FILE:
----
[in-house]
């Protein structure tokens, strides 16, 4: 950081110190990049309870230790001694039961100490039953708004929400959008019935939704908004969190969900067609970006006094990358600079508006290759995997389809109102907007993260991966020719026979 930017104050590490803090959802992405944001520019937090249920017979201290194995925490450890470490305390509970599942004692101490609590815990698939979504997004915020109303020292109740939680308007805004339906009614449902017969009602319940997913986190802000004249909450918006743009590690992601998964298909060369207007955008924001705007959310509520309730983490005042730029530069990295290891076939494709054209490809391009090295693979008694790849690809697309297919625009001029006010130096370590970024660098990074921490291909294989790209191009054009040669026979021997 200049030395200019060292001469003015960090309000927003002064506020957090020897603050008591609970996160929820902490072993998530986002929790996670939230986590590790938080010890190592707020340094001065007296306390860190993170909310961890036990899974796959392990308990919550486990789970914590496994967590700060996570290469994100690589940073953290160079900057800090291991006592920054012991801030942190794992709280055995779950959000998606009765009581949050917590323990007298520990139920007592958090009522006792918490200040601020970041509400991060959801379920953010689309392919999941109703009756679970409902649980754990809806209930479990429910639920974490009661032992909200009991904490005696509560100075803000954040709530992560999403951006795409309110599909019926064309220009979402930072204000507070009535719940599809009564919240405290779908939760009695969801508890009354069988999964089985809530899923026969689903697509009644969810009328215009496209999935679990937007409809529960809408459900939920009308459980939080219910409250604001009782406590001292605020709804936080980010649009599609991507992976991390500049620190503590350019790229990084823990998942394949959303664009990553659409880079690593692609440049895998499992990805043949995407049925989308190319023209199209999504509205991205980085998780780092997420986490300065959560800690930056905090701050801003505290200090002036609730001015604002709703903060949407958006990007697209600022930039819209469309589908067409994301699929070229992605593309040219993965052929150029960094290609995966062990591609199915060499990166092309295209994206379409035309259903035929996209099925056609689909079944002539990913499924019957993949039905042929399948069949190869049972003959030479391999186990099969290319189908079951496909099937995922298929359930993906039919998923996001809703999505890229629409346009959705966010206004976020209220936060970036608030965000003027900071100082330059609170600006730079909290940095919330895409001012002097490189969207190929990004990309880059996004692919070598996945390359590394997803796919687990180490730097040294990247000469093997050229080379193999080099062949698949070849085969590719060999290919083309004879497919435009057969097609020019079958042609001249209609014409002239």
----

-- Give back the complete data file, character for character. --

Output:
[in-house]
């Protein structure tokens, strides 16, 4: 950081110190990049309870230790001694039961100490039953708004929400959008019935939704908004969190969900067609970006006094990358600079508006290759995997389809109102907007993260991966020719026979 930017104050590490803090959802992405944001520019937090249920017979201290194995925490450890470490305390509970599942004692101490609590815990698939979504997004915020109303020292109740939680308007805004339906009614449902017969009602319940997913986190802000004249909450918006743009590690992601998964298909060369207007955008924001705007959310509520309730983490005042730029530069990295290891076939494709054209490809391009090295693979008694790849690809697309297919625009001029006010130096370590970024660098990074921490291909294989790209191009054009040669026979021997 200049030395200019060292001469003015960090309000927003002064506020957090020897603050008591609970996160929820902490072993998530986002929790996670939230986590590790938080010890190592707020340094001065007296306390860190993170909310961890036990899974796959392990308990919550486990789970914590496994967590700060996570290469994100690589940073953290160079900057800090291991006592920054012991801030942190794992709280055995779950959000998606009765009581949050917590323990007298520990139920007592958090009522006792918490200040601020970041509400991060959801379920953010689309392919999941109703009756679970409902649980754990809806209930479990429910639920974490009661032992909200009991904490005696509560100075803000954040709530992560999403951006795409309110599909019926064309220009979402930072204000507070009535719940599809009564919240405290779908939760009695969801508890009354069988999964089985809530899923026969689903697509009644969810009328215009496209999935679990937007409809529960809408459900939920009308459980939080219910409250604001009782406590001292605020709804936080980010649009599609991507992976991390500049620190503590350019790229990084823990998942394949959303664009990553659409880079690593692609440049895998499992990805043949995407049925989308190319023209199209999504509205991205980085998780780092997420986490300065959560800690930056905090701050801003505290200090002036609730001015604002709703903060949407958006990007697209600022930039819209469309589908067409994301699929070229992605593309040219993965052929150029960094290609995966062990591609199915060499990166092309295209994206379409035309259903035929996209099925056609689909079944002539990913499924019957993949039905042929399948069949190869049972003959030479391999186990099969290319189908079951496909099937995922298929359930993906039919998923996001809703999505890229629409346009959705966010206004976020209220936060970036608030965000003027900071100082330059609170600006730079909290940095919330895409001012002097490189969207190929990004990309880059996004692919070598996945390359590394997803796919687990180490730097040294990247000469093997050229080379193999080099062949698949070849085969590719060999290919083309004879497919435009057969097609020019079958042609001249209609014409002239």